Tarzan and Jayne
Trip Start Jan 09, 2006
52Trip End Aug 15, 2006
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Teman Negara is a National Park of sorts. Originally established by the British back in their colonial days the 'park' stretches over 4343 sq km. The jungle is over 130 million years old and it is located almost in the center of Malaysia. Having never been logged or cleared, it remains a virgin jungle to this day. The journey there took all day, starting with a 4 hour bus ride and ending with a 3 hour long boat ride up the river to the village of Tahan that would serve as our 'base camp'.
We started our adventure with a night safari. We climbed into the back of 2 old toyota trucks for a trip through a local palm forest in search of local animals with nocturnal tendencies. (No, not you Ricky) The palm forest us used to produce palm oil, a main export here which is used in everything from cosmetics to butter. Unfortunately, the weather was bad earlier in the day so the animals were not out in force. We saw a few creatures lurking in the distance, including deer and boar and something called a Palm Civet (a cross between a weasel and a coon). The view of the stars and a spectacular heat lightning display made up for the lack of animals.
Early the next morning we made our way down to the river for our first journey into the Jungle. One of the parks many attractions are the trails and hikes that can be done. Some can be done solo and other require guides as the jungle is very thick and the paths not so well marked. It is even possible to make deeper adventures into the park but time was against us. our hike was to take us high up into the trees themselves. Taman Negara holds claim to the worlds longest suspension bridge. More of a walkway really, it consists of nothing more than rope and cables holding up ladders with boards placed on top of them to provide a 'walkway' that allows visitors to view the jungle without putting a disturbing foot on the ground. The canopy walk swings a good 25 meters in the air and I kept looking for the bungee cord.
Needless to say, Rachel was in science heaven. We did a long trek into the jungle for some amazing views before we headed back for lunch. On the way back we stumbled across some of the locals. A small pack of wild boar were rooting around just off the trail. Lucky for us there were no youngin's with them or they might have not been as tolerant. One, in fact was quite curious. So curious in fact that had the guide not started to get nervous me and miss piggy would have ended up nose to nose. It was that close, but don't believe me, see for yourself.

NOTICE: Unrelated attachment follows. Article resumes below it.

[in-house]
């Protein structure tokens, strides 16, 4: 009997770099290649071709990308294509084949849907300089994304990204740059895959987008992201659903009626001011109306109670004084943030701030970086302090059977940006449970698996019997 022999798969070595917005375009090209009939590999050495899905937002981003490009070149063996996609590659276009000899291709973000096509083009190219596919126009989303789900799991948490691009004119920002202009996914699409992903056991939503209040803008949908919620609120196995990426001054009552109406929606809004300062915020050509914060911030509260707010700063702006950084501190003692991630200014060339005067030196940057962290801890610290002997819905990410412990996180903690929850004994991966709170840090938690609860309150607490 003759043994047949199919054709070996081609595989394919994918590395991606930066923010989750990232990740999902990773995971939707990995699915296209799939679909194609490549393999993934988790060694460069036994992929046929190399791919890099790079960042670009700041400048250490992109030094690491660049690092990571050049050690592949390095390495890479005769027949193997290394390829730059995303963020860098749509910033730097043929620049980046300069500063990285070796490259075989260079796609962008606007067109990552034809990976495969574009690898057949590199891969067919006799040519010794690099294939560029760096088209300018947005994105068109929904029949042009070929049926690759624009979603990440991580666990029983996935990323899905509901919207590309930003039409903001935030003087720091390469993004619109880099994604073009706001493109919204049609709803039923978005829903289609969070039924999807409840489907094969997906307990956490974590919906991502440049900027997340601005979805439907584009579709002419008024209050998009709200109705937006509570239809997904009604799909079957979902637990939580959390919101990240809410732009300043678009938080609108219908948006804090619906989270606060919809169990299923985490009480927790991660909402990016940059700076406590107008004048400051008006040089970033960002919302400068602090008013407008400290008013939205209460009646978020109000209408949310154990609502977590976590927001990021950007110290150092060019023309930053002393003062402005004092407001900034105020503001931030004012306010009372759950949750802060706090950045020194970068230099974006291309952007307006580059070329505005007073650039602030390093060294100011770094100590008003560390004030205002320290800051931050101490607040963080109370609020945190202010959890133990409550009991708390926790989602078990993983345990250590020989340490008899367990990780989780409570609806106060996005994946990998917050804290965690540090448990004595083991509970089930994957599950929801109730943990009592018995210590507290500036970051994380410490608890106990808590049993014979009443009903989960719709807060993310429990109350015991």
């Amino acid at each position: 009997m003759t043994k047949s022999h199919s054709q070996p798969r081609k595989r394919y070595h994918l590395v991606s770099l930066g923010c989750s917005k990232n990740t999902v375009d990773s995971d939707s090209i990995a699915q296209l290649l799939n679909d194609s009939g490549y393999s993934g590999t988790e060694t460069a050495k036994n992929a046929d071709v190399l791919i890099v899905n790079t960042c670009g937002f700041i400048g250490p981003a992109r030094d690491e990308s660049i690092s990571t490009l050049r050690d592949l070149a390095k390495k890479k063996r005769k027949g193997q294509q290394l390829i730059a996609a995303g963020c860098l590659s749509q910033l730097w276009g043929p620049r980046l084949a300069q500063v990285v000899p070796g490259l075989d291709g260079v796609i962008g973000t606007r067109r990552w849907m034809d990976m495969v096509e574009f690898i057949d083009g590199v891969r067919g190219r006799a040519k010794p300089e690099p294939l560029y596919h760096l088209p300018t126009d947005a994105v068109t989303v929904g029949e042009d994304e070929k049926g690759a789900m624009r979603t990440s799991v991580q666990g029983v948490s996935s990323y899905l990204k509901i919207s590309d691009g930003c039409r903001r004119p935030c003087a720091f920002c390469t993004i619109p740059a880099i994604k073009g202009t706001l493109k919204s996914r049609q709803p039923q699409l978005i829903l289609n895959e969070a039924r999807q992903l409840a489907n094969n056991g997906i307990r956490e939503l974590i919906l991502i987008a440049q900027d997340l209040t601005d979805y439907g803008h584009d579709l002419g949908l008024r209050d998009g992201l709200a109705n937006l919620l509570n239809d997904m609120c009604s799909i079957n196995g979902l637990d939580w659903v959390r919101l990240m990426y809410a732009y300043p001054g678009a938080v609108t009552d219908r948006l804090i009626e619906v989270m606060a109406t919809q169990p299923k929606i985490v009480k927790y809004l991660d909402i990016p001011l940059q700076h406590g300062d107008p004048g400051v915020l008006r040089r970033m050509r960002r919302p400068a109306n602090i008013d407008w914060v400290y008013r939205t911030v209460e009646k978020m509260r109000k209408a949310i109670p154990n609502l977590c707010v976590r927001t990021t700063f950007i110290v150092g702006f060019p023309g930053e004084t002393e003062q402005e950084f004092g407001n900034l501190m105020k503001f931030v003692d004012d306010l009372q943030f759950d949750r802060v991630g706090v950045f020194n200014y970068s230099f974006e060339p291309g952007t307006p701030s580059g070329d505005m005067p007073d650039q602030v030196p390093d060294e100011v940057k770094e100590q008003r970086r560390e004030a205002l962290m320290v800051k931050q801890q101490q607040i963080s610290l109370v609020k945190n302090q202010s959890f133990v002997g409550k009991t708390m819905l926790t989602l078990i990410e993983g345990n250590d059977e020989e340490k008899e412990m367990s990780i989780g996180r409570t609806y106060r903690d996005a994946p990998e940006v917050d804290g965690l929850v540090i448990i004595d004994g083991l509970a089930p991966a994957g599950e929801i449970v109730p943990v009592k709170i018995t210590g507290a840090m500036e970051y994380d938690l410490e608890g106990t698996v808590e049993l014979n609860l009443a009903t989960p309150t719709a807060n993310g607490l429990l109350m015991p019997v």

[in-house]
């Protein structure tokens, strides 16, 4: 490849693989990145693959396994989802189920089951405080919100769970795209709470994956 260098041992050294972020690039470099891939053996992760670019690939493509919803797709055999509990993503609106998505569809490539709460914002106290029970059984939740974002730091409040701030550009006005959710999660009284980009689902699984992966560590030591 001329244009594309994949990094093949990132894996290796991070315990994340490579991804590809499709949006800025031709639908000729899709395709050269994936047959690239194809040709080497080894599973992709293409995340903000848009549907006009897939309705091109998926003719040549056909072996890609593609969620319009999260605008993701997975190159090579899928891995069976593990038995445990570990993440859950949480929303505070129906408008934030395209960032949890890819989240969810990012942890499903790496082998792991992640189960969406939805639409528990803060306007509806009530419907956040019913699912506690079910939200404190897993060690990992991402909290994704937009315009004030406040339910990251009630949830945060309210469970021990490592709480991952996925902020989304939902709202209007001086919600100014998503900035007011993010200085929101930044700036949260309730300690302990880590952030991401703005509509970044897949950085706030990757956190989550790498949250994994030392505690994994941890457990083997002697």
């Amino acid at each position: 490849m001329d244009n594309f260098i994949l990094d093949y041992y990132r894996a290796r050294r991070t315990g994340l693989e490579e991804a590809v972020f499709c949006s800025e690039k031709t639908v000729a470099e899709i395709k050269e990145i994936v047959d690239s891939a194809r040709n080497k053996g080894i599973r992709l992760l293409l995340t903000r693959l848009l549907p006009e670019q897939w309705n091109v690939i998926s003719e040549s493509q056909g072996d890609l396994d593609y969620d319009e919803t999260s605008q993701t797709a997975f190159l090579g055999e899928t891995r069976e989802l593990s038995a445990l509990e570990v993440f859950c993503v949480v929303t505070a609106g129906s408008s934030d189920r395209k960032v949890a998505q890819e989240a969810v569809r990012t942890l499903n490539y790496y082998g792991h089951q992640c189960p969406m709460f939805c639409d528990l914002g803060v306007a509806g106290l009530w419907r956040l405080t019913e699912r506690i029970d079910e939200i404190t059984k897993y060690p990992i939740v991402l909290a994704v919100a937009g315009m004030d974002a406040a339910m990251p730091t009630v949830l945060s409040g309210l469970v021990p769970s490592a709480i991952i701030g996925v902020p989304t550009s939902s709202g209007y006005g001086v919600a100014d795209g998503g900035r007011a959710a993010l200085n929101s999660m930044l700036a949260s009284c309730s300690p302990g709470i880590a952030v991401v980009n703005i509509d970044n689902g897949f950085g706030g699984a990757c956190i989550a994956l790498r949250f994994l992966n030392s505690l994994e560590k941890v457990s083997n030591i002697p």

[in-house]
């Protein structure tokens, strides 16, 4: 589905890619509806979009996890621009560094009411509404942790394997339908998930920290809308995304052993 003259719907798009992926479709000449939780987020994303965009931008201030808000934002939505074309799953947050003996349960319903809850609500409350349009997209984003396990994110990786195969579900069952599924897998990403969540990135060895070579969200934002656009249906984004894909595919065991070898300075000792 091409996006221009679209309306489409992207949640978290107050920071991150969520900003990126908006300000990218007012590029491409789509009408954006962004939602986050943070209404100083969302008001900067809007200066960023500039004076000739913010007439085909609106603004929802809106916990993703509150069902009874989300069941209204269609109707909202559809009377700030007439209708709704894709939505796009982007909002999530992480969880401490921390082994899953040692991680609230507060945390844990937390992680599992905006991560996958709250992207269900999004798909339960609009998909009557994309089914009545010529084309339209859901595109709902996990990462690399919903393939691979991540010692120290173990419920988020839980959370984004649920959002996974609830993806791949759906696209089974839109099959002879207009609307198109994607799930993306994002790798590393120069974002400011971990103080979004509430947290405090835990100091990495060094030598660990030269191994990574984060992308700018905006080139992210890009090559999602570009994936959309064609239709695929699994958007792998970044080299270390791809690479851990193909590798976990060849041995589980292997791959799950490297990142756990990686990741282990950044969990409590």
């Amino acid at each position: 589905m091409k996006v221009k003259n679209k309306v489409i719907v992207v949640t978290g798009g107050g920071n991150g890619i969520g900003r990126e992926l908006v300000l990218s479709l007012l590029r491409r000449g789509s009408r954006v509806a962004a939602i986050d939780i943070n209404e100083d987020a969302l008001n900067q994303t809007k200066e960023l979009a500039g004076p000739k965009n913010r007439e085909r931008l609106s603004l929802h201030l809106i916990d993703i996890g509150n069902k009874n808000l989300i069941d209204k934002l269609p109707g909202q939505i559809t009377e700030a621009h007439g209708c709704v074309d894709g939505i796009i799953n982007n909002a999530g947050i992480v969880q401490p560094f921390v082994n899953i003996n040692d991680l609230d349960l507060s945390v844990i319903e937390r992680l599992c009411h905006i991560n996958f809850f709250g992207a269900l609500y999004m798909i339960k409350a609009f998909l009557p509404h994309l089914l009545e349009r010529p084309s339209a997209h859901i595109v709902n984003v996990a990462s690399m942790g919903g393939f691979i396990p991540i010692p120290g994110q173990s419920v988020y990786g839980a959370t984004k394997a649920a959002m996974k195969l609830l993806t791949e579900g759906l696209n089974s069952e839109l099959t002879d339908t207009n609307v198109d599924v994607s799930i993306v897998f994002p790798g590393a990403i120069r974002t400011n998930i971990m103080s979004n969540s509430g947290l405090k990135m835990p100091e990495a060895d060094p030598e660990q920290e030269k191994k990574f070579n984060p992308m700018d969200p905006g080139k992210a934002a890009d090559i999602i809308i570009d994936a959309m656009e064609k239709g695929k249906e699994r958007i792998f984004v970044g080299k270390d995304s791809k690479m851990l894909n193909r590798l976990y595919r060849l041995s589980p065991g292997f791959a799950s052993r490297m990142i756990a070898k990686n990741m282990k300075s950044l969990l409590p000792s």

an no, I was not using the zoom.
Later in the day we had plans to visit a local Orangi Asli (original peoples) village but do to the small group going (us two) we joined another small group of two and visited a cave site. On the way the sky's opened and we experienced 1st hand why a rain forest gets its name. The cave was tight and full of bats, poisonous snakes and scorpion spiders and of course, leeches. Rachel, being the brains of the operation as previously stated, chose wisely to wait behind while the rest of us explored the wet (rain?, smelly bat poop, leech infested cave. I could have passed on the cave.
Once back on the surface we headed to the village of the Batek tribe. Call it a little slice of National Geographic. I've been to a few so called 'villages' in my past travels. Most were obvious set-ups for the tourists to gawk and the 'primitives'. This place looked like the real thing. It may not be, but they fooled me if it wasn't. We were introduced to the chief who taught us how to make blow darts for hunting monkeys, how to make a glue resin and where the poison for their blow darts come from. We even got a chance to start a fire using nothing but ratan strips and a piece of light wood similar to Balsa. It was a memorable day all around and even more so for the small size of our group.
Exhausted, we returned to our 'base camp' area. I say base camp but it was actually a string of barges with a few restaurants on them across the river from the park. That's where the village of Tahan was and our little hostel. Tahan hostel was a hoot in itself. First time I've seen bible belt Muslims(see photo section) but they were sweet people and even the morning call to prayer at 5:30am didn't piss Rachel off too badly. When not trekking we were usually on one of the barges hanging out with the locals. There was no booze or beer in the village as it appears Muslims have dry counties too so we amused ourselves with back flips contests in the river. All in all, a relaxing and exhausting 3 days. Back in K.L. now, we're making plans to head out to Bangkok via the train. When next we meet, we'll be in the land of Siam!
Where I stayed